Ritchie Blackmore’s Ego Doomed Deep Purple’s Reunion, Roger Glover Says

Roger Glover was a part of Ritchie Blackmore’s Rainbow days. However, Glover revealed to Rock Hard Greece that when the Deep Purple reunion happened, the bassist knew the original five-piece wouldn’t click like they used to. He said:

“We didn’t ask Brian Adams, that’s for sure I know Brian ran; I know I would have asked him; it doesn’t matter. That whole thing was really down to Richie. In the early days, we were a five-piece band, but when Richie got Rainbow, he became the leader of the band; obviously, that was his band, and when we had the reunion, Richie couldn’t let go of his status as a leader, which led to a few problems.”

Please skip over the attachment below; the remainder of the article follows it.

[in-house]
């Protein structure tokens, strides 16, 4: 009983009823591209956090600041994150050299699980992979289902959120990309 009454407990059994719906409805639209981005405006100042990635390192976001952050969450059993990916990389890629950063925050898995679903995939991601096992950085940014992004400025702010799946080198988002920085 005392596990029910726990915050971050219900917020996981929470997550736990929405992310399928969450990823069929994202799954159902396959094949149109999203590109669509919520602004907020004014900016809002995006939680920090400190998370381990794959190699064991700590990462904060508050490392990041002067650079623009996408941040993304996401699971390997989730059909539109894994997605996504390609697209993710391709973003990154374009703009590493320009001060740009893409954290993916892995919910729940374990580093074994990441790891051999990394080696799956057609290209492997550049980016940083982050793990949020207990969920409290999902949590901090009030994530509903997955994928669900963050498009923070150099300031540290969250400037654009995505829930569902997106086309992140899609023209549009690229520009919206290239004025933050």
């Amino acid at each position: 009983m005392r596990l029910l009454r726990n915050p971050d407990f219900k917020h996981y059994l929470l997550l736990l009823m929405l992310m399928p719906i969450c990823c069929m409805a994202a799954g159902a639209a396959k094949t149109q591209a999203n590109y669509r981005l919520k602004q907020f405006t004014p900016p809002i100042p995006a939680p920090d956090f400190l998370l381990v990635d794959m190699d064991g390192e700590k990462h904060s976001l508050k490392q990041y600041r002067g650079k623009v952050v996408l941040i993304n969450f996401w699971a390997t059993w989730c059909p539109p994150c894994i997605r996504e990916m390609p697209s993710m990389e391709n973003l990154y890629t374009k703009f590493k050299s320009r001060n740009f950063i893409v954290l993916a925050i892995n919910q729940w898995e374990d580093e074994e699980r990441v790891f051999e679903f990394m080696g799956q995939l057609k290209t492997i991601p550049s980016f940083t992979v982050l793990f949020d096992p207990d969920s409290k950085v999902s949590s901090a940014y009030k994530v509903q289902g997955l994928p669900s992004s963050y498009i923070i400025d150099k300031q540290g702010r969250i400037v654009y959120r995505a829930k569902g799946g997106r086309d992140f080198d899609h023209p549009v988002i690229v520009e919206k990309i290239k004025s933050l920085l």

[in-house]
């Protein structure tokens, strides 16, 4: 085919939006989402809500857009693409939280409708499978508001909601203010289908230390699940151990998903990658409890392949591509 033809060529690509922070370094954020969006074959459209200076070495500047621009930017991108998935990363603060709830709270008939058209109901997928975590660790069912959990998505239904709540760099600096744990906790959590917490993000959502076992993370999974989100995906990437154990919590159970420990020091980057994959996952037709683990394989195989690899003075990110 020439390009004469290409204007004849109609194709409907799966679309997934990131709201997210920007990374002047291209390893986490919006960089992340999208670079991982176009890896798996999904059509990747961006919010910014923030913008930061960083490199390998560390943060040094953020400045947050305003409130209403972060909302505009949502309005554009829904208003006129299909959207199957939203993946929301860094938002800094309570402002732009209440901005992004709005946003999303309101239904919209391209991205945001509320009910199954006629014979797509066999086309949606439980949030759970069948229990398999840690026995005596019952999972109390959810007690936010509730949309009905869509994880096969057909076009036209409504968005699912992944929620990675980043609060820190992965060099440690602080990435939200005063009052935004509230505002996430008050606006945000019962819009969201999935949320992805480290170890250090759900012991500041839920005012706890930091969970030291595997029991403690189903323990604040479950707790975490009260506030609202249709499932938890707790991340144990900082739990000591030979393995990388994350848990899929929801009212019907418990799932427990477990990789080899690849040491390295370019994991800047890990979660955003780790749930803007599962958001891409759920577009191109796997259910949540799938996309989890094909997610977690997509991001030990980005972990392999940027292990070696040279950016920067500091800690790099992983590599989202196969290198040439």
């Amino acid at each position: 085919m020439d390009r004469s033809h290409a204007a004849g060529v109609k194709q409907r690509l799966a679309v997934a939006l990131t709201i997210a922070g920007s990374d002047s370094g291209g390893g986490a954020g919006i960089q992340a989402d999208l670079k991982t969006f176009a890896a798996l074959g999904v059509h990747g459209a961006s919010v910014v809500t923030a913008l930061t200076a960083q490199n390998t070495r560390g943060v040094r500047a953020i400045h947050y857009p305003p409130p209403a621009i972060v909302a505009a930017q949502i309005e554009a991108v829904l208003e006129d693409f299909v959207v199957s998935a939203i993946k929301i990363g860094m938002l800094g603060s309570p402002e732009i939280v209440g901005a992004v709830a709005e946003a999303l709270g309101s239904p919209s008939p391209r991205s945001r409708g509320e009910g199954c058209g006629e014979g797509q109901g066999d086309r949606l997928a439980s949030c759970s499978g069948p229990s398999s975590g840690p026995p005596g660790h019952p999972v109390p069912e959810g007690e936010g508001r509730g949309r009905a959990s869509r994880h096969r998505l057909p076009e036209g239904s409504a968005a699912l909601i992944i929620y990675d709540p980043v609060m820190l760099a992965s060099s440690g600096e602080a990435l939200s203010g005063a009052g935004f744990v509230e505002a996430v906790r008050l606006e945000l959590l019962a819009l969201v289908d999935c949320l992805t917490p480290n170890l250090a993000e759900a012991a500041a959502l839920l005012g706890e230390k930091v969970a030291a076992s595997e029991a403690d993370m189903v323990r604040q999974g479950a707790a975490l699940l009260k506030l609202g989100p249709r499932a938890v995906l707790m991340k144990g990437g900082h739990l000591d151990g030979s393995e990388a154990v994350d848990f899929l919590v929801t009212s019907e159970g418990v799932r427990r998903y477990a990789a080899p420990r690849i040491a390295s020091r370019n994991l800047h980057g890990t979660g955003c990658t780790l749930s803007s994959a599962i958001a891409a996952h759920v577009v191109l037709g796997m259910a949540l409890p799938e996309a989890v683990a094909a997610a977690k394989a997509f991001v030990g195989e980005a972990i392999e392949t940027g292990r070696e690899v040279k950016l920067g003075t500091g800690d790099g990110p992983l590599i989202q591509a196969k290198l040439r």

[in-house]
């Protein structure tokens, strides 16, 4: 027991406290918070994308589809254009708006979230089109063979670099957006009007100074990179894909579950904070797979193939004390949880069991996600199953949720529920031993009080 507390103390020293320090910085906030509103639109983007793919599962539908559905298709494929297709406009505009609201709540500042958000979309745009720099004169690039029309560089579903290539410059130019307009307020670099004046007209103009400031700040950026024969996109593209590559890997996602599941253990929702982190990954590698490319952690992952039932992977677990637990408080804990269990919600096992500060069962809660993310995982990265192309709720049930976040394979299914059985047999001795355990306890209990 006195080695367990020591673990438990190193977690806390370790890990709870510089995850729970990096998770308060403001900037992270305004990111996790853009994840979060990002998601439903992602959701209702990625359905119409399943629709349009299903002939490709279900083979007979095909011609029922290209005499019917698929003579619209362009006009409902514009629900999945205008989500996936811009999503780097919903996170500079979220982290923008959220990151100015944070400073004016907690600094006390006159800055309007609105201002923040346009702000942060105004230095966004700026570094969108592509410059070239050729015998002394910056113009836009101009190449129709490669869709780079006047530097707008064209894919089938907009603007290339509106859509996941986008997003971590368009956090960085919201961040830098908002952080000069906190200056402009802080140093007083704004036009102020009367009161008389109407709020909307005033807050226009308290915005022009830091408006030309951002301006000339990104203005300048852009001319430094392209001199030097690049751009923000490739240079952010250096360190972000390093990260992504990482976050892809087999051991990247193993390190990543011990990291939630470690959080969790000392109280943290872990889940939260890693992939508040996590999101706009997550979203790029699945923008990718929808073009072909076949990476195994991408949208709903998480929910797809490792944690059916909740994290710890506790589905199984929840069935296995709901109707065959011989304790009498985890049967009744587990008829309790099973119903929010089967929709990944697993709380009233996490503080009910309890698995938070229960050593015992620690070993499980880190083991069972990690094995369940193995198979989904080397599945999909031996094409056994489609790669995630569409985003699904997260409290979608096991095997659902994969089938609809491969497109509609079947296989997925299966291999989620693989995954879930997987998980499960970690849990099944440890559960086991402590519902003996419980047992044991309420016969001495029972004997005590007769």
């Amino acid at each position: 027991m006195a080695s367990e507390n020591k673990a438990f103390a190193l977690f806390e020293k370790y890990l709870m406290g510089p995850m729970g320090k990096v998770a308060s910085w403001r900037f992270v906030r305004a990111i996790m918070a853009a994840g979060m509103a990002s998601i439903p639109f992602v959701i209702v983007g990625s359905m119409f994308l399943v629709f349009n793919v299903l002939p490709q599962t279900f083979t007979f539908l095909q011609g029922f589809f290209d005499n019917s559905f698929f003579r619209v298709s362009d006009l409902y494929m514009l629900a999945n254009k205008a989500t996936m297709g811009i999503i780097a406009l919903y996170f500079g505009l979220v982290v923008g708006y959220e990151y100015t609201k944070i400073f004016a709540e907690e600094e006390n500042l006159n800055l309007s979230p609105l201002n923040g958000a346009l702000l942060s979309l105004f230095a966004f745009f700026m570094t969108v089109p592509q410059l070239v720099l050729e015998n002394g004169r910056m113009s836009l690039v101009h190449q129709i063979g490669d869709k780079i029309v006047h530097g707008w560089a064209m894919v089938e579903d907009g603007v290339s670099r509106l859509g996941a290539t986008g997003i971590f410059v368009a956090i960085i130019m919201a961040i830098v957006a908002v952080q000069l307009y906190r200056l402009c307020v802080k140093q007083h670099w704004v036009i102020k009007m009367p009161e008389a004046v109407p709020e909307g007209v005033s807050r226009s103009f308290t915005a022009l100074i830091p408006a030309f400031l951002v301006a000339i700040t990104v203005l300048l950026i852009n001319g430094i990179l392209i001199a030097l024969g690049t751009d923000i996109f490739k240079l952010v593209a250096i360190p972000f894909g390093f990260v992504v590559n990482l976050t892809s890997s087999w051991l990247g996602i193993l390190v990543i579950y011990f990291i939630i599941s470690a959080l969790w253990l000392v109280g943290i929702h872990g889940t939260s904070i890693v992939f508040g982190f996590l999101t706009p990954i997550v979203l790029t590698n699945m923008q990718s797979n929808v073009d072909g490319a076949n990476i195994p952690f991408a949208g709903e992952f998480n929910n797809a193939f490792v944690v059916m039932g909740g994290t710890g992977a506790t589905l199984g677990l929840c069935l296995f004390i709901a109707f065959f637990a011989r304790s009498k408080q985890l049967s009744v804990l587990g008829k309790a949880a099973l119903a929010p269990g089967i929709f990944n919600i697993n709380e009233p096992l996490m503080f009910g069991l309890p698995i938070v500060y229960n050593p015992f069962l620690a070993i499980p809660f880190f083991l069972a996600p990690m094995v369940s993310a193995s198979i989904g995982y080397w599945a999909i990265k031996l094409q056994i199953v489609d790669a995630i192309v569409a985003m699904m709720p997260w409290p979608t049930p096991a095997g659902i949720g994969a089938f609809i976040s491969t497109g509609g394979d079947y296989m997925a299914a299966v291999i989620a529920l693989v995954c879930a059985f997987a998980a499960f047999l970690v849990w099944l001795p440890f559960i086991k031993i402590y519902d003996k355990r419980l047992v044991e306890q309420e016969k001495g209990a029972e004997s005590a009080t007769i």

Blackmore had his say by bringing in Joe Lynn Turner for the ‘Slaves and Masters’ album; however, it was short-lived, as the rest of the band wanted to return to their roots. The bassist added:

“It was his idea to try and move this into Joe Lynn Turner time. Joe Lynn Turner was Ritchie’s choice, and Ritchie gets his way. Jim Peter was probably a fine songwriter, but we’re not interested in having other people write our songs.”

Although Blackmore didn’t like the idea, Joe Lynn Turner was forced to leave to get the original band back together for their 25th anniversary. However, Turner spoke to Bravewords last year about him being the link for the original Deep Purple to take the reigns:

“He [Ian Paice] basically said, ‘Joe Lynn Turner was the link. We would have never gotten to ‘Perfect Strangers’ or anything if he hadn’t been there for ‘Slaves And Masters’ because Ritchie would have bolted.”

You can listen to Roger Glover’s and Joe Lynn Turner’s interviews below.